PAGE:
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Daniel Kurtz-Phelan on George Marshall and China
General George Marshall is best known as a prime mover behind the U.S. economic stratagem that bears his name, a stratagem that helped shape the realities of post-war geopolitics. Far less known is his mission to intervene in China’s own post-war struggle, between the Nationalists under Chiang-Kai Shek and the Communists under Mao Zedong. We spoke for this week’s podcast with Daniel Kurtz-Phelan, executive editor at Foreign Affairs, about his new book on Marshall’s failure The China Mission.
About Daniel Kurtz-Phelan
Daniel Kurtz-Phelan is the executive editor of Foreign Affairs. He previously served in the US State Department as a member of the secretary of state’s Policy Planning Staff. His reportage and analysis have appeared in publications including the New York Times and The New Yorker.
About The China Mission
As World War II came to an end, General George Marshall was renowned as the architect of Allied victory. Set to retire, he instead accepted what he thought was a final mission—this time not to win a war, but to stop one. Across the Pacific, conflict between Chinese Nationalists and Communists threatened to suck in the United States and escalate into revolution. His assignment was to broker a peace, build a Chinese democracy, and prevent a Communist takeover, all while staving off World War III.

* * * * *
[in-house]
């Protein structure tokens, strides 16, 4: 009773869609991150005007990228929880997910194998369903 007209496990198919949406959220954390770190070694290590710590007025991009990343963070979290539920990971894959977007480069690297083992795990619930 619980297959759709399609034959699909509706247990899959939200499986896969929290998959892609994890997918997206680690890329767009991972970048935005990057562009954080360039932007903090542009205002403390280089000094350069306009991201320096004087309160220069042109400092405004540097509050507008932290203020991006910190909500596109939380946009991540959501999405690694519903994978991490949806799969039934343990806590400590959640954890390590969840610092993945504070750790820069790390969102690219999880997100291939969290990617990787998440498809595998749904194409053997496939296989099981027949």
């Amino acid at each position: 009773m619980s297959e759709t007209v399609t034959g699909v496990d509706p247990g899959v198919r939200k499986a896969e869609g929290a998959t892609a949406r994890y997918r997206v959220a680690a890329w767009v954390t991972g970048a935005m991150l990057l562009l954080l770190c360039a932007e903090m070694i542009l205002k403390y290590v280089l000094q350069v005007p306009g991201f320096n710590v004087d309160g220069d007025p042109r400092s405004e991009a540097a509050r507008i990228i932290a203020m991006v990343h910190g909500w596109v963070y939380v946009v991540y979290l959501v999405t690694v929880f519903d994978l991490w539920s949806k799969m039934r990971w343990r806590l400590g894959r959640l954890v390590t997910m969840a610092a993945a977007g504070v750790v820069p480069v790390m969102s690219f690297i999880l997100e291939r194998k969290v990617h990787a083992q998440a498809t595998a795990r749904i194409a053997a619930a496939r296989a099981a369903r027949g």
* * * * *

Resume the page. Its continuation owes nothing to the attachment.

In his thirteen months in China, Marshall journeyed across battle-scarred landscapes, grappled with Mao Zedong and Zhou Enlai, and plotted and argued with Generalissimo Chiang Kai-shek and his brilliant wife, often over card games or cocktails. The results at first seemed miraculous. But as they started to come apart, Marshall was faced with a wrenching choice. Its consequences would define the rest of his career, as the secretary of state who launched the Marshall Plan and set the standard for American leadership, and the shape of the Cold War and the US-China relationship for decades to come. It would also help spark one of the darkest turns in American civic life, as Marshall and the mission became a first prominent target of McCarthyism, and the question of “who lost China” roiled American politics.
The China Mission traces this neglected turning point and forgotten interlude in a heroic career—a story of not just diplomatic wrangling and guerrilla warfare, but also intricate spycraft and charismatic personalities. Drawing on eyewitness accounts both personal and official, it offers a richly detailed, gripping, close-up, and often surprising view of the central figures of the time—from Marshall, Mao, and Chiang to Eisenhower, Truman, and MacArthur—as they stood face-to-face and struggled to make history, with consequences and lessons that echo today.
— From the publisher